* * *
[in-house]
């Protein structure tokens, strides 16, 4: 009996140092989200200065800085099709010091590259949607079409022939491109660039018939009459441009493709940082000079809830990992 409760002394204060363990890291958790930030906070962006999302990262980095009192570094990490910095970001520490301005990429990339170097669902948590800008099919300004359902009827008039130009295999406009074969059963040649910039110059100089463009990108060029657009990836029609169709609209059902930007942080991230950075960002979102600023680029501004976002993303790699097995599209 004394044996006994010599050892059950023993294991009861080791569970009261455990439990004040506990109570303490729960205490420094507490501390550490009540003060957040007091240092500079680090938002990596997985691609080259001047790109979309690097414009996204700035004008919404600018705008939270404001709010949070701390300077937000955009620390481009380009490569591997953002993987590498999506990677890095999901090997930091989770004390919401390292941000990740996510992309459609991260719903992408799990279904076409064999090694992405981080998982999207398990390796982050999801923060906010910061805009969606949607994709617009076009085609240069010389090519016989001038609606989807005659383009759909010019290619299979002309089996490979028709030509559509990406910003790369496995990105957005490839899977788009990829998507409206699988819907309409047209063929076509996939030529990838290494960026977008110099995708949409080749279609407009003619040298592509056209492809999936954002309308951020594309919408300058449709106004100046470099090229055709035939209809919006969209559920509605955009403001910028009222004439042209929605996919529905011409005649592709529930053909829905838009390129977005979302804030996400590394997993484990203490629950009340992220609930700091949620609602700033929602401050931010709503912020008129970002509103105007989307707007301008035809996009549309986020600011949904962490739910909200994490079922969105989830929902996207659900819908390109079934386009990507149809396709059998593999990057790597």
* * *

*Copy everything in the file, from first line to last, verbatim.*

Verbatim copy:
[in-house]
């Protein structure tokens, strides 16, 4: 009996140092989200200065800085099709010091590259949607079409022939491109660039018939009459441009493709940082000079809830990992 409760002394204060363990890291958790930030906070962006999302990262980095009192570094990490910095970001520490301005990429990339170097669902948590800008099919300004359902009827008039130009295999406009074969059963040649910039110059100089463009990108060029657009990836029609169709609209059902930007942080991230950075960002979102600023680029501004976002993303790699097995599209 004394044996006994010599050892059950023993294991009861080791569970009261455990439990004040506990109570303490729960205490420094507490501390550490009540003060957040007091240092500079680090938002990596997985691609080259001047790109979309690097414009996204700035004008919404600018705008939270404001709010949070701390300077937000955009620390481009380009490569591997953002993987590498999506990677890095999901090997930091989770004390919401390292941000990740996510992309459609991260719903992408799990279904076409064999090694992405981080998982999207398990390796982050999801923060906010910061805009969606949607994709617009076009085609240069010389090519016989001038609606989807005659383009759909010019290619299979002309089996490979028709030509559509990406910003790369496995990105957005490839899977788009990829998507409206699988819907309409047209063929076509996939030529990838290494960026977008110099995708949409080749279609407009003619040298592509056209492809999936954002309308951020594309919408300058449709106004100046470099090229055709035939209809919006969209559920509605955009403001910028009222004439042209929605996919529905011409005649592709529930053909829905838009390129977005979302804030996400590394997993484990203490629950009340992220609930700091949620609602700033929602401050931010709503912020008129970002509103105007989307707007301008035809996009549309986020600011949904962490739910909200994490079922969105989830929902996207659900819908390109079934386009990507149809396709059998593999990057790597």